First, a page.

unfortunately it does not restore my init-script. I am unable to restore it / or rather seem to be unable to properly reinstall the Apache package. Maybe my question should be, how I properly clean up / delete previous installed packages and all dependencies / folders + files with it. –  Alexander Grosse May 4 '11 at 12:37
1  
@Caleb: You say "I replicated the problem on a test system". I'm unsure what the problem is. Can you provide a reproduction recipe? Is it related to bugs.debian.org/621720? If you find a problem and it has not been reported already, please file a bug report. Thanks. –  Faheem Mitha May 4 '11 at 14:53
3  
@Caleb: After asking the dpkg list (and being told off for it) + further fiddling, the following works. Be careful with this. It will replace all your modified config files with the version from the package. apt-get -o Dpkg::Options::="--force-confnew" -o Dpkg::Options::="--force-confask" install --reinstall apache2.2-common. I don't know why you needed me to tell you this. It's the first thing you should have thought of. :-) –  Faheem Mitha May 5 '11 at 15:15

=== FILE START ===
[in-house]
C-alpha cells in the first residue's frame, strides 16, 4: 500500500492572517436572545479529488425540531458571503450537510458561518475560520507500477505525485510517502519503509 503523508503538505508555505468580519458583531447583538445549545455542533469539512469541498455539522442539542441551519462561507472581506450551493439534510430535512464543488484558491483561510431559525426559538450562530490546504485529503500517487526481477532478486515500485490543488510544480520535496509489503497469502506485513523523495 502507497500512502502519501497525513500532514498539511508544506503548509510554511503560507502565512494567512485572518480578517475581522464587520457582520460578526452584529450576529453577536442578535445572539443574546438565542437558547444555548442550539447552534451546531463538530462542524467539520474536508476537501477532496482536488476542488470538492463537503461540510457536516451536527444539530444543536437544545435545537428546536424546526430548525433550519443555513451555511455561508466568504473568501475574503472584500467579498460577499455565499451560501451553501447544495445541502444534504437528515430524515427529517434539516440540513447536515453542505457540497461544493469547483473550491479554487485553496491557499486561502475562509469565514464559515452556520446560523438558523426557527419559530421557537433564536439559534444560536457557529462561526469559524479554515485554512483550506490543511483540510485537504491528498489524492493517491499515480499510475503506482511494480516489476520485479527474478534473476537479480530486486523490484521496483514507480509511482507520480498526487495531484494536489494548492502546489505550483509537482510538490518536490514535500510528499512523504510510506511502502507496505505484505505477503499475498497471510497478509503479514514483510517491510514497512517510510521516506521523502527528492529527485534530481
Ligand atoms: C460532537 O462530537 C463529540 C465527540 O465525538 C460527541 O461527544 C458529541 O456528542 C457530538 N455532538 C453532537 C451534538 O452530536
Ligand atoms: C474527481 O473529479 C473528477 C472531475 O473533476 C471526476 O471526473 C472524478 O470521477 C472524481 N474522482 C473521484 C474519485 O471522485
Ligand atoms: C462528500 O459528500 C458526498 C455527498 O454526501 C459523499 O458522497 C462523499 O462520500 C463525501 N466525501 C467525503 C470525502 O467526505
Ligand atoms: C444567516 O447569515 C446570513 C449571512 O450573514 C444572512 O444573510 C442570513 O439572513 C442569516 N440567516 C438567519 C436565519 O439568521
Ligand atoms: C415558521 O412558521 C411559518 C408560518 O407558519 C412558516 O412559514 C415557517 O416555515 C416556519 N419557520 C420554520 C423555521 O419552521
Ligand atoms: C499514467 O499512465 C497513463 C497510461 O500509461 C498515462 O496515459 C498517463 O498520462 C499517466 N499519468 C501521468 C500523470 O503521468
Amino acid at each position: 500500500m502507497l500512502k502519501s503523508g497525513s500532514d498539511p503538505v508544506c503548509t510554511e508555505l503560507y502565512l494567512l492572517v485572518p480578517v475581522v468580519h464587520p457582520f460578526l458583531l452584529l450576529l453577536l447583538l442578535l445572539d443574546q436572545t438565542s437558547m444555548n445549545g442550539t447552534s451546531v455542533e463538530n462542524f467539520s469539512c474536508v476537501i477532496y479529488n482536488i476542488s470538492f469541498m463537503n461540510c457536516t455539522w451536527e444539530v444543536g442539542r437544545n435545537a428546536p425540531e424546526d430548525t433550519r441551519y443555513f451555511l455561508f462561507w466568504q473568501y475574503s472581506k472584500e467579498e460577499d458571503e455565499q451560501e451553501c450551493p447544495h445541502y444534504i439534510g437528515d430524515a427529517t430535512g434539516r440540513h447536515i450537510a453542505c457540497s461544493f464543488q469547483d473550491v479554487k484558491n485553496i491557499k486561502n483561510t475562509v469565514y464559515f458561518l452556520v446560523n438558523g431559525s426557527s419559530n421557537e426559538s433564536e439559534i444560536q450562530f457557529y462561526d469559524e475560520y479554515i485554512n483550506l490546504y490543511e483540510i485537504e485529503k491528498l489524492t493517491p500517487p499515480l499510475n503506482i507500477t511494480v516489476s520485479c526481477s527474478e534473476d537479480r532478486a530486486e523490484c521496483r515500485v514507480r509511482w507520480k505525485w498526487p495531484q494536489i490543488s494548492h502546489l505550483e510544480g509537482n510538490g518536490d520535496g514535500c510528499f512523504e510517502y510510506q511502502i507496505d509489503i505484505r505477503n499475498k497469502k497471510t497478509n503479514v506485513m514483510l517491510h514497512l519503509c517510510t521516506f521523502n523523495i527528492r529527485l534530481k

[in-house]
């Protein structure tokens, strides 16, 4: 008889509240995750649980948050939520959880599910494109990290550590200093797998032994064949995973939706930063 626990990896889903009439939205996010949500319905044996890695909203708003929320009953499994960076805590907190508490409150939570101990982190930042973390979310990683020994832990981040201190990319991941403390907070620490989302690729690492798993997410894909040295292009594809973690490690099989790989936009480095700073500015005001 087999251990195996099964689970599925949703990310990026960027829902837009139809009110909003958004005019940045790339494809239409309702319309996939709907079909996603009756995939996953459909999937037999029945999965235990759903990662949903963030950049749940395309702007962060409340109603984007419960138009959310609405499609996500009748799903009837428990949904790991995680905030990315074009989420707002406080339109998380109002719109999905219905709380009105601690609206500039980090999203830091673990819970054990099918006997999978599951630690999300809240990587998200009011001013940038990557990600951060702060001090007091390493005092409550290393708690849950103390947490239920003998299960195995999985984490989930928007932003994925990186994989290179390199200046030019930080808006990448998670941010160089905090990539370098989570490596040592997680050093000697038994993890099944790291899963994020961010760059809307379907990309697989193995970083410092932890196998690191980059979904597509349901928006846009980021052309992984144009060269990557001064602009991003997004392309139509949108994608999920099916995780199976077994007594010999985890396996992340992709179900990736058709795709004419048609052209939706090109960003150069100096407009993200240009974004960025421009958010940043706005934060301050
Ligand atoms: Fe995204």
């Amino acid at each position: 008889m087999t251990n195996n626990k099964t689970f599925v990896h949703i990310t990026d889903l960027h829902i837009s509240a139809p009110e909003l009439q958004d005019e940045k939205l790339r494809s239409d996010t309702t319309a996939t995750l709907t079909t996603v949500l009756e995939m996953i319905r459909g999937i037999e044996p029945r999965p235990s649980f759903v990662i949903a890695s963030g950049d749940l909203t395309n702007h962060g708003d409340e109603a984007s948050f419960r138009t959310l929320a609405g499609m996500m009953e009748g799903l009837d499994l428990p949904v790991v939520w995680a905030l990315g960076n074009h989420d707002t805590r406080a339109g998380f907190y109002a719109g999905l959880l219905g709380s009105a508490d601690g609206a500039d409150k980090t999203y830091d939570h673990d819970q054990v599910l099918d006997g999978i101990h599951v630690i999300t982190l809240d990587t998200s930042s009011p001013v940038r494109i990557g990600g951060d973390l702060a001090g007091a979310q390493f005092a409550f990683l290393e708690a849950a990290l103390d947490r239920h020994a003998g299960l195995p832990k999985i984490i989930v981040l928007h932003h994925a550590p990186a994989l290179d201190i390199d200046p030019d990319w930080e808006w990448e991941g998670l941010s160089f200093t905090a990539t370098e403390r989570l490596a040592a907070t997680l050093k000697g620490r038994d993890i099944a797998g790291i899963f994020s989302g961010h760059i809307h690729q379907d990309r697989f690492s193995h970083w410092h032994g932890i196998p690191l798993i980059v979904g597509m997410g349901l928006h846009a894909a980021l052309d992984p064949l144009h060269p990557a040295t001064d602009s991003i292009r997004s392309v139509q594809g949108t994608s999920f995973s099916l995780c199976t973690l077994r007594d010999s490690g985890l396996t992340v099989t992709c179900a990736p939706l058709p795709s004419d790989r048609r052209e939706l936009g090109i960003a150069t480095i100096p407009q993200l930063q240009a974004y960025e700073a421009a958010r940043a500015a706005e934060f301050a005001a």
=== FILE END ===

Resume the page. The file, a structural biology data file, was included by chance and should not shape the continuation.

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(I'm following up on Caleb's answer, though most of the relevant information will be in the comments already. I figure a summary might be more convenient than having to look through the comments.)

So, the issue, as described in Caleb's post, was that Alexander deleted (or possibly modified)/etc/init.d/apache2 and wanted to get it back. This file is in apache-2.2-common. The obvious apt-get install --reinstall apache2.2-common doesn't restore the file, though. The reason for this, per Debian policy, is that config files are not touched by the system once they have altered, unless explicitly asked by the user. See Debian Policy on config file handling: Section 10.7.3. Quote:

Configuration file handling must conform to the following behavior:

  1. local changes must be preserved during a package upgrade, and

  2. configuration files must be preserved when the package is removed, and only deleted when the package is purged.